Now geologists at MIT have analyzed thousands of samples of erupted material along ocean ridges and traced back their chemical history to estimate the temperature of the Earth’s interior.
Their analysis shows that the temperature of the Earth’s underlying ocean ridges is relatively consistent, at around 1,350 degrees Celsius — about as hot as a gas range’s blue flame. There are, however, “hotspots” along the ridge that can reach 1,600 degrees Celsius, comparable to the hottest lava.
The team’s results, appearing today in the Journal of Geophysical Research: Solid Earth, provide a temperature map of the Earth’s interior around ocean ridges. With this map, scientists can better understand the melting processes that give rise to undersea volcanoes, and how these processes may drive the pace of plate tectonics over time.
“Convection and plate tectonics have been important processes in shaping Earth history,” says lead author Stephanie Brown Krein, a postdoc in MIT’s Department of Earth, Atmospheric and Planetary Sciences (EAPS). “Knowing the temperature along this whole chain is fundamental to understanding the planet as a heat engine, and how Earth might be different from other planets and able to sustain life.”
Krein’s co-authors include Zachary Molitor, an EAPS graduate student, and Timothy Grove, the R.R. Schrock Professor of Geology at MIT.
A chemical history
The Earth’s interior temperature has played a critical role in shaping the planet’s surface over hundreds of millions of years. But there’s been no way to directly read this temperature tens to hundreds of kilometers below the surface. Scientists have applied indirect means to infer the temperature of the upper mantle — the layer of the Earth just below the crust. But estimates thus far are inconclusive, and scientists disagree about how widely temperatures vary beneath the surface.
For their new study, Krein and her colleagues developed a new algorithm, called ReversePetrogen, that is designed to trace a rock’s chemical history back in time, to identify its original composition of elements and determine the temperature at which the rock initially melted below the surface.
The algorithm is based on years of experiments carried out in Grove’s lab to reproduce and characterize the melting processes of the Earth’s interior. Researchers in the lab have heated up rocks of various compositions, reaching various temperatures and pressures, to observe their chemical evolution. From these experiments, the team has been able to derive equations — and ultimately, the new algorithm — to predict the relationships between a rock’s temperature, pressure, and chemical composition.
Krein and her colleagues applied their new algorithm to rocks collected along the Earth’s ocean ridges — a system of undersea volcanoes spanning more than 70,000 kilometers in length. Ocean ridges are regions where tectonic plates are spread apart by the eruption of material from the Earth’s mantle — a process that is driven by underlying temperatures.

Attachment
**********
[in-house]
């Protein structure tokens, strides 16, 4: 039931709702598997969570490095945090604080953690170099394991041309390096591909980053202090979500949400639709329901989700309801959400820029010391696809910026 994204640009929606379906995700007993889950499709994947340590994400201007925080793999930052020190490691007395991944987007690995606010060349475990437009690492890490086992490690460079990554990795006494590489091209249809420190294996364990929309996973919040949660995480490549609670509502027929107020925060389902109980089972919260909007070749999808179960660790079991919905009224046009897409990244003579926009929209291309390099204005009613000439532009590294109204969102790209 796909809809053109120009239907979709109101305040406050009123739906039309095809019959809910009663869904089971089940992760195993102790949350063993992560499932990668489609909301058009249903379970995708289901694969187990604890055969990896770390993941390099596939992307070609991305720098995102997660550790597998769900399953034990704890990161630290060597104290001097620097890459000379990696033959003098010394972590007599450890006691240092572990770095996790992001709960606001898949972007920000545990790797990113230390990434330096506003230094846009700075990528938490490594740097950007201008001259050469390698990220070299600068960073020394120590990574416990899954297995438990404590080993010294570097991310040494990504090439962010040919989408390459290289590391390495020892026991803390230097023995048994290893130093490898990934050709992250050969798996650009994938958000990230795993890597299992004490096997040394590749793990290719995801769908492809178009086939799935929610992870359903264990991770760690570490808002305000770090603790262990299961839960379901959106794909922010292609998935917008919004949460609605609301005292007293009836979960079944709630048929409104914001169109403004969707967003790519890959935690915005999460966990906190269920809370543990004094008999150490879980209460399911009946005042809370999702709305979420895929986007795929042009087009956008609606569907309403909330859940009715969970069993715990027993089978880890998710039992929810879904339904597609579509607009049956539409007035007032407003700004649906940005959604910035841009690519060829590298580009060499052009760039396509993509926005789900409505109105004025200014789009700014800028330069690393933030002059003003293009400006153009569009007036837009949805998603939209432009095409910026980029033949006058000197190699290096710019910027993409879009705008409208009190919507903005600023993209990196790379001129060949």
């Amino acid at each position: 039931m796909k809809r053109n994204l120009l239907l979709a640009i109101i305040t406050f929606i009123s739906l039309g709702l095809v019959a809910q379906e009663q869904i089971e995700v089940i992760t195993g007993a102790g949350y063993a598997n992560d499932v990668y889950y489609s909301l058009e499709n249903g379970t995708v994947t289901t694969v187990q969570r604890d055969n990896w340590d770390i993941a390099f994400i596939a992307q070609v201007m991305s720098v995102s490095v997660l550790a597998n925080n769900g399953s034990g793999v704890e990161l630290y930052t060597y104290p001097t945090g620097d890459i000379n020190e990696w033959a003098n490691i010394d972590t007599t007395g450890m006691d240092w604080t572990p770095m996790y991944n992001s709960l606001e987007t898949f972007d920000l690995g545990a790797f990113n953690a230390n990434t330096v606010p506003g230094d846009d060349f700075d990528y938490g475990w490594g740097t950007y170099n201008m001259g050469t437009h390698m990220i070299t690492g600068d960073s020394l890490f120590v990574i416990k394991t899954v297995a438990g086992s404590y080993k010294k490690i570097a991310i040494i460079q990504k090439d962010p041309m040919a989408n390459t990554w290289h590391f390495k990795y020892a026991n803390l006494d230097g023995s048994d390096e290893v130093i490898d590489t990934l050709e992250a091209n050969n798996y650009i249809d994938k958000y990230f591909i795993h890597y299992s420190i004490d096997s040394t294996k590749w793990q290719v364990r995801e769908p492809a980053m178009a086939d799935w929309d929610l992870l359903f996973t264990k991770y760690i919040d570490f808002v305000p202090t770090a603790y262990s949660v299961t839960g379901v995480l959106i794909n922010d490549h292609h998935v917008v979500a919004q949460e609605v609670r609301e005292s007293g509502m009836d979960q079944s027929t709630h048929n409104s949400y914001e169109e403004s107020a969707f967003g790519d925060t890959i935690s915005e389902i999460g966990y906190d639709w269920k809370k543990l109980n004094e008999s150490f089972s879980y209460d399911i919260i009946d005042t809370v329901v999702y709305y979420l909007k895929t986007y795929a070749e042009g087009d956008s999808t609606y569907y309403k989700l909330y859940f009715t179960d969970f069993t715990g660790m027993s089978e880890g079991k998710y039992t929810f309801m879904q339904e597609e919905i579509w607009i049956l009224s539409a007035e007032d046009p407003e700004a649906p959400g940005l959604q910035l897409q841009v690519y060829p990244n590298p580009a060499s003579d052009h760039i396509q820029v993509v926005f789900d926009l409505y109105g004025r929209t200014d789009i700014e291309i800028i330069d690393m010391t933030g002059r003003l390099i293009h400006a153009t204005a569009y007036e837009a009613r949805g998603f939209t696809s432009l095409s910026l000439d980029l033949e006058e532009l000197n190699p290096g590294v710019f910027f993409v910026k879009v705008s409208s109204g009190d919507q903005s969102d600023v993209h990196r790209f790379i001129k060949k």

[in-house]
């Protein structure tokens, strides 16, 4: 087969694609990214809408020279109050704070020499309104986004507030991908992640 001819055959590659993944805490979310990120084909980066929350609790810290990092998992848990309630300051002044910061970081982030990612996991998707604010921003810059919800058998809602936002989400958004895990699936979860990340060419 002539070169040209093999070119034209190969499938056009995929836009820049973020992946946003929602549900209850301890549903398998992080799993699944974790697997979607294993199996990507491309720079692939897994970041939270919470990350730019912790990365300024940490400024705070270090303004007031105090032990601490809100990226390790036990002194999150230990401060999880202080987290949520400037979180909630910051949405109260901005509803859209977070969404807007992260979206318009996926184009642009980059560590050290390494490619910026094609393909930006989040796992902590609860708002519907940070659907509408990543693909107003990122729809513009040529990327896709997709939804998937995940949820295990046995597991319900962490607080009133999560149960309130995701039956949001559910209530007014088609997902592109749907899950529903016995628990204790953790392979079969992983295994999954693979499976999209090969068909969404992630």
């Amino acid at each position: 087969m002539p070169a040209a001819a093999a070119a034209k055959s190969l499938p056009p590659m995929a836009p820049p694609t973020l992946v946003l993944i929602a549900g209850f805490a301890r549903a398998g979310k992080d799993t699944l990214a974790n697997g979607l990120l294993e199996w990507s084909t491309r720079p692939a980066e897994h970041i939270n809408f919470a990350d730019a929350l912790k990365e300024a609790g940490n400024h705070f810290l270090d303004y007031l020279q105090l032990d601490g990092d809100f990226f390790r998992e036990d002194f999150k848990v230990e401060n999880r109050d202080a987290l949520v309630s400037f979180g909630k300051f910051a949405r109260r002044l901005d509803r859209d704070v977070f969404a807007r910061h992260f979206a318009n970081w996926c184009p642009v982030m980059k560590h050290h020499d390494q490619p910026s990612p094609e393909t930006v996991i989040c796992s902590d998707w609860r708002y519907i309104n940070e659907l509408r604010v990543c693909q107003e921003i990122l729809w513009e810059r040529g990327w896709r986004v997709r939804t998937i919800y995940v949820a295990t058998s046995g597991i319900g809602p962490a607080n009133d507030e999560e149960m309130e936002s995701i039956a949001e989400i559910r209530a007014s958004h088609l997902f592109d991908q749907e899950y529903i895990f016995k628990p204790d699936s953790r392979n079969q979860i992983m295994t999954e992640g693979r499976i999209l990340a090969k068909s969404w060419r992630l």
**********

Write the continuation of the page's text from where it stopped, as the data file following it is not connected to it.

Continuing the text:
“You could effectively make a model of the temperature of the entire interior of the Earth, based partly on the temperature at these ridges,” Krein says. “The question is, what is the data really telling us about the temperature variation in the mantle along the whole chain?”
The data the team analyzed include more than 13,500 samples collected along the length of the ocean ridge system over several decades, by multiple research cruises. Each sample in the dataset is of an erupted sea glass — lava that erupted in the ocean and was instantly chilled by the surrounding water into a pristine, preserved form.
Scientists previously identified the chemical compositions of each glass in the dataset. Krein and her colleagues ran each sample’s chemical compositions through their algorithm to determine the temperature at which each glass originally melted in the mantle.
In this way, the team was able to generate a map of mantle temperatures along the entire length of the ocean ridge system. From this map, they observed that much of the mantle is relatively homogenous, with an average temperature of around 1,350 degrees Celsius. There are however, “hotspots,” or regions along the ridge, where temperatures in the mantle appear significantly hotter, at around 1,600 degrees Celsius.
“People think of hotspots as regions in the mantle where it’s hotter, and where material may be melting more, and potentially rising faster, and we don’t exactly know why, or how much hotter they are, or what the role of composition is at hotspots,” Krein says. “Some of these hotspots are on the ridge, and now we may get a sense of what the hotspot variation is globally using this new technique. That tells us something fundamental about the temperature of the Earth now, and now we can think of how it’s changed over time.”
Krein adds: “Understanding these dynamics will help us better determine how continents grew and evolved on Earth, and when subduction and plate tectonics started — which are critical for complex life.”
This research was supported, in part, by the National Science Foundation.